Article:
He is unusual in the way he straddles categories, thinks laterally about race, and his elegant and seemingly effortless border-crossings demanded my attention. I had a Northern Irish grandfather whose thinking about his own Irishness and about Partitition was similarly complex and non-stereotypical, so the essays, edited by someone sometimes accused of being a West Brit, John Banville, offered me an insight into a way of life, and a way of thinking, which seemed to me modern and which was certainly out of place in Ireland between 1940 and 1980.
He is particularly articulate on how Ireland was not well-served by its self-obsession. Writing from an Ireland that was officially neutral during World War II in 1941, he pungently noted:
Just as our island is physically protected by the sea, there is an ocean of indifference and xenophobia to guard our insularity and to save us from foreign entanglements. Whatever its political value, culturally this self-sufficiency has been and will be a disaster to Ireland as to the other small states. It is a strange time to maintain the theory that a distinctive culture cannot exist without cultural intercourse, but since the mainspring of our freedom was not political theory but the claim that Ireland possessed and could develop a unique culture of her own, it is seasonable to examine this claim. It need not take us long, not longer than a walk down O’Connell Street past the bookshops, the cinemas, the stationers, the theatres, the hotels. By the time we are in Parnell Square we can have no doubt that after twenty years of effort, the culture of Ireland is still overwhelmingly Anglo-Saxon, nakedly or in word-for-word translation. The machinery of the national culture is of the approved (international) model, but the wheels have never once gone round. (p 20)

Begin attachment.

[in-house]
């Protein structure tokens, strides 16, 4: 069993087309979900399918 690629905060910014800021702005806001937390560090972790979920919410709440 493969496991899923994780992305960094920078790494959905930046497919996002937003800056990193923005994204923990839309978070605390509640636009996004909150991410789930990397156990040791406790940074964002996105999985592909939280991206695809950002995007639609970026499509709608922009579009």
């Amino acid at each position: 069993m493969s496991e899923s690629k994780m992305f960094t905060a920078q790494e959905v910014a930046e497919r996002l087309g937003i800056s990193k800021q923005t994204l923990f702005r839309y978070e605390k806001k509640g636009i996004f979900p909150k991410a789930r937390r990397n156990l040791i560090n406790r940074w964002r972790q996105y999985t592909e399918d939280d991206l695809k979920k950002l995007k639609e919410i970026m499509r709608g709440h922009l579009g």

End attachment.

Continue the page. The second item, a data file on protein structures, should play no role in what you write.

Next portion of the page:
Butler is a cunning strategist as a writer. This is far from being a hostile or derisory rant, as he goes on to talk about how effectively Irish culture has infiltrated Britain and Europe, and countries with less anxiety about cultural identity – citing the cases of Shaw (whom he claims has a ‘distinctively Irish habit of mind’ and in other essays, Yeats and Joyce). He concludes from his analysis that